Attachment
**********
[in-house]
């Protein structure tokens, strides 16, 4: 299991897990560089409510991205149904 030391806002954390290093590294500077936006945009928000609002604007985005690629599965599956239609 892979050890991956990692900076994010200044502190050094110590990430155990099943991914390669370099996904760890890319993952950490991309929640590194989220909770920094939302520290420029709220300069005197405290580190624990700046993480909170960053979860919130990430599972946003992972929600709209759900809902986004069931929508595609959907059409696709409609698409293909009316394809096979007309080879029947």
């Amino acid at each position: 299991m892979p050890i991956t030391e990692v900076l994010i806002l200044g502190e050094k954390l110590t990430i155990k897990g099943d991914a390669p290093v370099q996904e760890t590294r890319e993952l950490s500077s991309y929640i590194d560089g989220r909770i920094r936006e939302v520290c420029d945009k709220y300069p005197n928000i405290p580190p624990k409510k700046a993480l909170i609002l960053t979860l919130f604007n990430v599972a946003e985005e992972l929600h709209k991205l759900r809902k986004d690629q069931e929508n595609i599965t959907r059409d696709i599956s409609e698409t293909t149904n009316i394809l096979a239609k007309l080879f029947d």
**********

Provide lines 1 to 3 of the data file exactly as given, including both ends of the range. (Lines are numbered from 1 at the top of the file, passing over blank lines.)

[in-house]
């Protein structure tokens, strides 16, 4: 299991897990560089409510991205149904 030391806002954390290093590294500077936006945009928000609002604007985005690629599965599956239609 892979050890991956990692900076994010200044502190050094110590990430155990099943991914390669370099996904760890890319993952950490991309929640590194989220909770920094939302520290420029709220300069005197405290580190624990700046993480909170960053979860919130990430599972946003992972929600709209759900809902986004069931929508595609959907059409696709409609698409293909009316394809096979007309080879029947």
């Amino acid at each position: 299991m892979p050890i991956t030391e990692v900076l994010i806002l200044g502190e050094k954390l110590t990430i155990k897990g099943d991914a390669p290093v370099q996904e760890t590294r890319e993952l950490s500077s991309y929640i590194d560089g989220r909770i920094r936006e939302v520290c420029d945009k709220y300069p005197n928000i405290p580190p624990k409510k700046a993480l909170i609002l960053t979860l919130f604007n990430v599972a946003e985005e992972l929600h709209k991205l759900r809902k986004d690629q069931e929508n595609i599965t959907r059409d696709i599956s409609e698409t293909t149904n009316i394809l096979a239609k007309l080879f029947d």